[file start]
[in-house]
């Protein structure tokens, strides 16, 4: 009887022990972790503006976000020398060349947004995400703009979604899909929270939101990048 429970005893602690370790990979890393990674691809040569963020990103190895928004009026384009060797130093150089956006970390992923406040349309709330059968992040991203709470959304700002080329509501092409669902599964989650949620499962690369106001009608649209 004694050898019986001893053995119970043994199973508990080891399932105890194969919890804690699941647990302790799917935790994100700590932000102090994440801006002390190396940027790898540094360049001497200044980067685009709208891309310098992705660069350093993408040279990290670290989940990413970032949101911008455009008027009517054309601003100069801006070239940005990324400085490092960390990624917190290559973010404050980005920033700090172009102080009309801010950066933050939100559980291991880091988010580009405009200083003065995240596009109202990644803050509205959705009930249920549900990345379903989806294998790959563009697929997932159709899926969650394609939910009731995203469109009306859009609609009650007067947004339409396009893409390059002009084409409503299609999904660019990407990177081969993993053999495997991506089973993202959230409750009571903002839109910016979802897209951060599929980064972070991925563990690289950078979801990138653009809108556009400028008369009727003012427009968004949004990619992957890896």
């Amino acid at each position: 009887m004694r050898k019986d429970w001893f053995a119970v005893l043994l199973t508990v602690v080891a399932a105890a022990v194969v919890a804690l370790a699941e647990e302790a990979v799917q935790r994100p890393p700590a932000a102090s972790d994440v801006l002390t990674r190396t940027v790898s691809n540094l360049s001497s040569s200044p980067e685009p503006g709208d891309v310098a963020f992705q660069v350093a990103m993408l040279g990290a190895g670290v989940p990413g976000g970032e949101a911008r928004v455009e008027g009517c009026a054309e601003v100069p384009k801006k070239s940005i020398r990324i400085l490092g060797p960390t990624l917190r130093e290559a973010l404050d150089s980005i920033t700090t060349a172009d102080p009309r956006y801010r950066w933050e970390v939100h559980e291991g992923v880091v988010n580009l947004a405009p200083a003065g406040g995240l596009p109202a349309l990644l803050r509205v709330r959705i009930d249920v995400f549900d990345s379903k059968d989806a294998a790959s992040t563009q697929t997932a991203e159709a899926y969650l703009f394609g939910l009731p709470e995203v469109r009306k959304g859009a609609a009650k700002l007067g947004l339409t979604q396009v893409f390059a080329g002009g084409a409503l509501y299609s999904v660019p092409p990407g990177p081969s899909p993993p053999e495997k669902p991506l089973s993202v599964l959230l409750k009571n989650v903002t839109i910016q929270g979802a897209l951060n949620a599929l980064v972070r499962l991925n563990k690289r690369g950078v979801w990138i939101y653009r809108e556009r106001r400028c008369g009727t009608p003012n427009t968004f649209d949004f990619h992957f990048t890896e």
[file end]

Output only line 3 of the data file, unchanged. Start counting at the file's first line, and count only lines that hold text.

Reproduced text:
């Amino acid at each position: 009887m004694r050898k019986d429970w001893f053995a119970v005893l043994l199973t508990v602690v080891a399932a105890a022990v194969v919890a804690l370790a699941e647990e302790a990979v799917q935790r994100p890393p700590a932000a102090s972790d994440v801006l002390t990674r190396t940027v790898s691809n540094l360049s001497s040569s200044p980067e685009p503006g709208d891309v310098a963020f992705q660069v350093a990103m993408l040279g990290a190895g670290v989940p990413g976000g970032e949101a911008r928004v455009e008027g009517c009026a054309e601003v100069p384009k801006k070239s940005i020398r990324i400085l490092g060797p960390t990624l917190r130093e290559a973010l404050d150089s980005i920033t700090t060349a172009d102080p009309r956006y801010r950066w933050e970390v939100h559980e291991g992923v880091v988010n580009l947004a405009p200083a003065g406040g995240l596009p109202a349309l990644l803050r509205v709330r959705i009930d249920v995400f549900d990345s379903k059968d989806a294998a790959s992040t563009q697929t997932a991203e159709a899926y969650l703009f394609g939910l009731p709470e995203v469109r009306k959304g859009a609609a009650k700002l007067g947004l339409t979604q396009v893409f390059a080329g002009g084409a409503l509501y299609s999904v660019p092409p990407g990177p081969s899909p993993p053999e495997k669902p991506l089973s993202v599964l959230l409750k009571n989650v903002t839109i910016q929270g979802a897209l951060n949620a599929l980064v972070r499962l991925n563990k690289r690369g950078v979801w990138i939101y653009r809108e556009r106001r400028c008369g009727t009608p003012n427009t968004f649209d949004f990619h992957f990048t890896e």